The project will unable us to safeguard and reach out further
The East Midlands Oral History Archive (EMOHA) has recently been awarded a grant from the National Lottery Heritage Fund that will enable us to catalogue our collections fully and migrate all our sound recordings into a new digital preservation system.
By the end of ‘Sounds for the Future’, the collections will be safer, more available, and more widely used, than at any point since EMOHA was founded 21 years ago.
As far as we know, the first oral history project in Leicester was started in the University of Leicester’s History Department in the mid-1970s. Ironically, these recordings have disappeared and no one knows what happened to them!
More successful were the projects that started in the 1980s in Leicester (500 recordings), Market Harborough (200) and Coalville (200). In the 1990s the Community History Unit in Leicester added another 200 recordings. By the end of the 1990s there were around 1,000 recordings sitting in boxes and not being used.
Setting up the Oral History Archive
At this point, the Centre for Urban History at the University of Leicester, in partnership with the Record Office for Leicester, Leicestershire & Rutland, put in a successful bid to the then Heritage Lottery Fund to create the EMOHA.
All the recordings mentioned above, and more, were digitised and catalogued, and they have been used for numerous projects, both academic and community, ever since. Over the years we have added more collections and now have around 130 from across the East Midlands. These vary from collections of 500 to individual recordings, and they cover a wide range of subjects.
We are now 40 years on from the start of the original Leicester Oral History Archive in 1982. Then, it was possible to record childhood memories of the end of the Boer War and the Diamond Jubilee of Queen Victoria, along with memories of Leicester as it was in the 1890s and early 20th century.
However, the more interesting material is the detailed memories of life since 1900 in both the City and the County. Subjects that would barely raise an eyebrow among the older generations, such as domestic service, the poverty of the 1920s and ‘30s, and outdoor toilets.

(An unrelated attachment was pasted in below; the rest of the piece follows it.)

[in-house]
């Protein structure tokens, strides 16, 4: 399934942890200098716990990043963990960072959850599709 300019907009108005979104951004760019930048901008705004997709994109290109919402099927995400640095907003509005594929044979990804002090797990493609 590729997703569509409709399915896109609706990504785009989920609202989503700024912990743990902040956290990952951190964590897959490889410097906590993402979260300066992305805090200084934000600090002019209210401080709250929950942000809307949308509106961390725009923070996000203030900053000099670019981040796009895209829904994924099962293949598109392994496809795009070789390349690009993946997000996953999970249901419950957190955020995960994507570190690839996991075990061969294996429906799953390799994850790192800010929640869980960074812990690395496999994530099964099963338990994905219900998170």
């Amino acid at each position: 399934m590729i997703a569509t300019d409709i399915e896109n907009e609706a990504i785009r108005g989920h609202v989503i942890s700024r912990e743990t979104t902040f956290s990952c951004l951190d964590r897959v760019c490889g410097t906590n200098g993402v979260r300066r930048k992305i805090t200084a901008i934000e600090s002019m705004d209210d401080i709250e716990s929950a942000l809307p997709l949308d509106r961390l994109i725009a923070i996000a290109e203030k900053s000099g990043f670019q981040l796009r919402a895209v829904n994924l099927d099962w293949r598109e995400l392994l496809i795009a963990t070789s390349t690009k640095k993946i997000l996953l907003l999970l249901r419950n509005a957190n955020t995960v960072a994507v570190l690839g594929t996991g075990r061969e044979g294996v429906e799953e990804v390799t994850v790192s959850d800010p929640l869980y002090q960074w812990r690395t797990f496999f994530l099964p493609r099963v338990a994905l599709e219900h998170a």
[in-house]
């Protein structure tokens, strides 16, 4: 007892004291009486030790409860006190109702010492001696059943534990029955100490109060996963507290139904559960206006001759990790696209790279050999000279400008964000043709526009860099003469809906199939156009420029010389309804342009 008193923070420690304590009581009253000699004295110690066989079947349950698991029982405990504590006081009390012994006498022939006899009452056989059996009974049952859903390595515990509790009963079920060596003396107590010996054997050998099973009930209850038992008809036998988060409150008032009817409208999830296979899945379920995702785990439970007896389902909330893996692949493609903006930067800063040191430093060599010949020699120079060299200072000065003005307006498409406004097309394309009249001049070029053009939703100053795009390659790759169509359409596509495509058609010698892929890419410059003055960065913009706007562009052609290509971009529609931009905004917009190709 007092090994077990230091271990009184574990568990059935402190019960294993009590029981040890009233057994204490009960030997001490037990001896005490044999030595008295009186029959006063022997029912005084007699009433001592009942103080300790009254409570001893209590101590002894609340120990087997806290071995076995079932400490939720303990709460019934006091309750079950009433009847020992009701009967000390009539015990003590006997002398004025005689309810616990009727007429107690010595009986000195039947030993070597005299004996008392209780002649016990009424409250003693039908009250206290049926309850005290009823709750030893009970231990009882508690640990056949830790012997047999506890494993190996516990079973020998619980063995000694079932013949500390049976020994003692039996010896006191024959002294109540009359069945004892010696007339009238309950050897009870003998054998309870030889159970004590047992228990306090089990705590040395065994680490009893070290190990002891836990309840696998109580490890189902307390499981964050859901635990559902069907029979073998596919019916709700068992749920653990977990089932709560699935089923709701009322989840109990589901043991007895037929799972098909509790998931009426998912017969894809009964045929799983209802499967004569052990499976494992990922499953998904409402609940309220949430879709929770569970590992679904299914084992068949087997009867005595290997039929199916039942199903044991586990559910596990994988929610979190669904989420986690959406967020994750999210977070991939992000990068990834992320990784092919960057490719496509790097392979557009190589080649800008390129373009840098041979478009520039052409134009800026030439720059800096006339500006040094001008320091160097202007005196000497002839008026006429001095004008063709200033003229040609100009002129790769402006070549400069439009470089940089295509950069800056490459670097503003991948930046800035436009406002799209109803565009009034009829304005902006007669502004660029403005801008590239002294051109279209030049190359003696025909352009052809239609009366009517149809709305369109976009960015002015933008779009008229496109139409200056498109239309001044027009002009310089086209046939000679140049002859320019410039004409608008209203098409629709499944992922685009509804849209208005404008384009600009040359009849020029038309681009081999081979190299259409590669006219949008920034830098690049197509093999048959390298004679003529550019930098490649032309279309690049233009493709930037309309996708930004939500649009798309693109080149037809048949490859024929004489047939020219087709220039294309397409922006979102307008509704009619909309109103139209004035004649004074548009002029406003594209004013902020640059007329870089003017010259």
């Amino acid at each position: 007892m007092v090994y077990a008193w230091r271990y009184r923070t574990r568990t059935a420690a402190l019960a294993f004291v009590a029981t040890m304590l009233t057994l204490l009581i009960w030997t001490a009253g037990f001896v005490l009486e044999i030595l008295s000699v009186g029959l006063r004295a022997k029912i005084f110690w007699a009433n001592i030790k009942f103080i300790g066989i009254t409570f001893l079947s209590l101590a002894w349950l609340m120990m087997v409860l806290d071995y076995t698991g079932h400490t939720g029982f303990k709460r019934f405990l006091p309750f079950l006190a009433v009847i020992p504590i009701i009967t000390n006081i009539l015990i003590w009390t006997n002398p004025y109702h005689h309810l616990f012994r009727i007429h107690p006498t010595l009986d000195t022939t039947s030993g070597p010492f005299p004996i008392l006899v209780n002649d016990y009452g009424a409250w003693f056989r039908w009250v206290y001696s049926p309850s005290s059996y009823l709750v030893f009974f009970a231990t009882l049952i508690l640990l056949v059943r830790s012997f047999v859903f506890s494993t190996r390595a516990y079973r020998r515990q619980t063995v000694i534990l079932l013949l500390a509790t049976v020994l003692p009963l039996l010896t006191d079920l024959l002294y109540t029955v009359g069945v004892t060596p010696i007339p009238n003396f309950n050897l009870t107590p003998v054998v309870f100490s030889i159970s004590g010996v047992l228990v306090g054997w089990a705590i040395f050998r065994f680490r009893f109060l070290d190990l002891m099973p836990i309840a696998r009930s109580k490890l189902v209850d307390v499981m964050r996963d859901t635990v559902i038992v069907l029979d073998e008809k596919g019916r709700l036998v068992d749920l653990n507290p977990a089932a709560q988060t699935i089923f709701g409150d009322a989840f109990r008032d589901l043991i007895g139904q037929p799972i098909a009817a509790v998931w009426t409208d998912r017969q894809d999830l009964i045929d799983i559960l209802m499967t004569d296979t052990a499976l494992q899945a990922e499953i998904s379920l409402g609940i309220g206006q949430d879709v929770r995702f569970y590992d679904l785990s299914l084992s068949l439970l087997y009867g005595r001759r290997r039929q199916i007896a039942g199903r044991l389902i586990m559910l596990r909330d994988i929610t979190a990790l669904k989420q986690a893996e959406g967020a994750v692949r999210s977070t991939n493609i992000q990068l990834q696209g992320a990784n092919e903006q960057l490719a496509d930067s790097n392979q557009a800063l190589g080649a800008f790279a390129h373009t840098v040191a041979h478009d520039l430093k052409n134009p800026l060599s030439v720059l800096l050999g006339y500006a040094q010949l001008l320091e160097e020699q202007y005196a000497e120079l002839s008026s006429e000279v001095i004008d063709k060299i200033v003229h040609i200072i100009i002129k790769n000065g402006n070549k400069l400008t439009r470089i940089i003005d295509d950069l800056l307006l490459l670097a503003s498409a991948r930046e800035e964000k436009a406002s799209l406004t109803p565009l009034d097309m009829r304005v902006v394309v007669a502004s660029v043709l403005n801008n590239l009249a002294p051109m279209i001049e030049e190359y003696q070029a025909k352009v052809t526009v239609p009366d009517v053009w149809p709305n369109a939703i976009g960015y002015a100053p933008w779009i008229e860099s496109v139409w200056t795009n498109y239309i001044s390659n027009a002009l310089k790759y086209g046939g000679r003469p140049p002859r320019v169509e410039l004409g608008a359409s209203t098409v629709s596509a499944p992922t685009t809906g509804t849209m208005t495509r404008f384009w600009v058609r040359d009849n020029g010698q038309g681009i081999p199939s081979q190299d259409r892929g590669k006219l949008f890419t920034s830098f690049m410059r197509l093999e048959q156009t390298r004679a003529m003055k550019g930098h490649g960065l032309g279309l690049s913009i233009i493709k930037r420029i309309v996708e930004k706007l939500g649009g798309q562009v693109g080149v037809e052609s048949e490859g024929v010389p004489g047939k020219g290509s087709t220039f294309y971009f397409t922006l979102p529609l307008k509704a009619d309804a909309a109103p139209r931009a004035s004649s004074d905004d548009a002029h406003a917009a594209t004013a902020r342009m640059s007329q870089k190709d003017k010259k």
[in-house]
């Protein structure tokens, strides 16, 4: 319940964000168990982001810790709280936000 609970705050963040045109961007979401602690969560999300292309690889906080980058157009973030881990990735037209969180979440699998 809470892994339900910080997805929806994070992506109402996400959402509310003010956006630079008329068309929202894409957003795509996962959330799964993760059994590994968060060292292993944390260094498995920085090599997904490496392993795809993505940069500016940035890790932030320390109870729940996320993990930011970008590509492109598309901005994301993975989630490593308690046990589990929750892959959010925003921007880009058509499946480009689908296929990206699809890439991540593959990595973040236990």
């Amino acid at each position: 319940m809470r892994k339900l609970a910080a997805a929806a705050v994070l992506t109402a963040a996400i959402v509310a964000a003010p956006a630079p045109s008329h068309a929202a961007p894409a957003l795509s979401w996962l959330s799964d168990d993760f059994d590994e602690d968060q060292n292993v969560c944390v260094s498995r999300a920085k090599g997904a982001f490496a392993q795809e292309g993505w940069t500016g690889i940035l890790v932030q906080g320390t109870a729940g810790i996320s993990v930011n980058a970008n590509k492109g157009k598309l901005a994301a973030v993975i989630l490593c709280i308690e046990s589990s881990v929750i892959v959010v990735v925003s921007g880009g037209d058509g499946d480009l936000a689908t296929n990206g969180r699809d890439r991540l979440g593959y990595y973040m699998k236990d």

These now seem like exotic memories of another world to the younger generations.
In a local context, this is valuable material that can be used alongside other sources to create full and detailed accounts of the recent past. EMOHA also holds the archive recordings of BBC Radio Leicester, which started more than half a century ago in 1967, and gives us a rich account of Leicester since then.
Preserving the recordings
When EMOHA started digitising the reel-to-reel tapes and cassettes from the 1980s and ‘90s, we copied them onto recordable CD-Rs.
Twenty years later these CDs are at as much risk as the original tapes. Unlike pre-recorded CDs, the design of CD-Rs means that they are susceptible to degradation in a number of ways and we consider ourselves fortunate that we have had a low failure rate so far (failure is mainly due to us having sometimes used small sticky labels that have, unfortunately, seeped adhesive into the CD-Rs and corrupted them).
Fortunately, we have kept the original tapes and can go back to them to create new copies.
Sharing local people’s experiences from the Korean war to migration stories
Preservation is a major part of EMOHA’s work, but so is the use of oral histories.
Since 2001 we have created a number of online exhibitions, which you can see on our website, and populated our YouTube channel with a variety of oral histories and related material.
Examples on YouTube include an audio trail of central Leicester, a video of ‘Memories of the Korean War’ (over 30,000 views).
Our series called ‘Migration Stories’ looks at people who have migrated into the East Midlands from parts of the UK and abroad.
We also carry out a lot of training across the East Midlands.
The recordings on CD-Rs are not easily available for creating web material. The current project will bring these recordings off the shelves and onto a new digital preservation system. We will also catch up with our large cataloguing backlog.
This will enable all the recordings to be searched and cross referenced with other recordings. In doing this we will make the sound files more easily available for family historians, students, writers, artists, broadcasters and anyone else who is interested in listening and learning from the voices of the past.
By Colin Hyde, Sounds for the Future Project, East Midlands Oral History Archive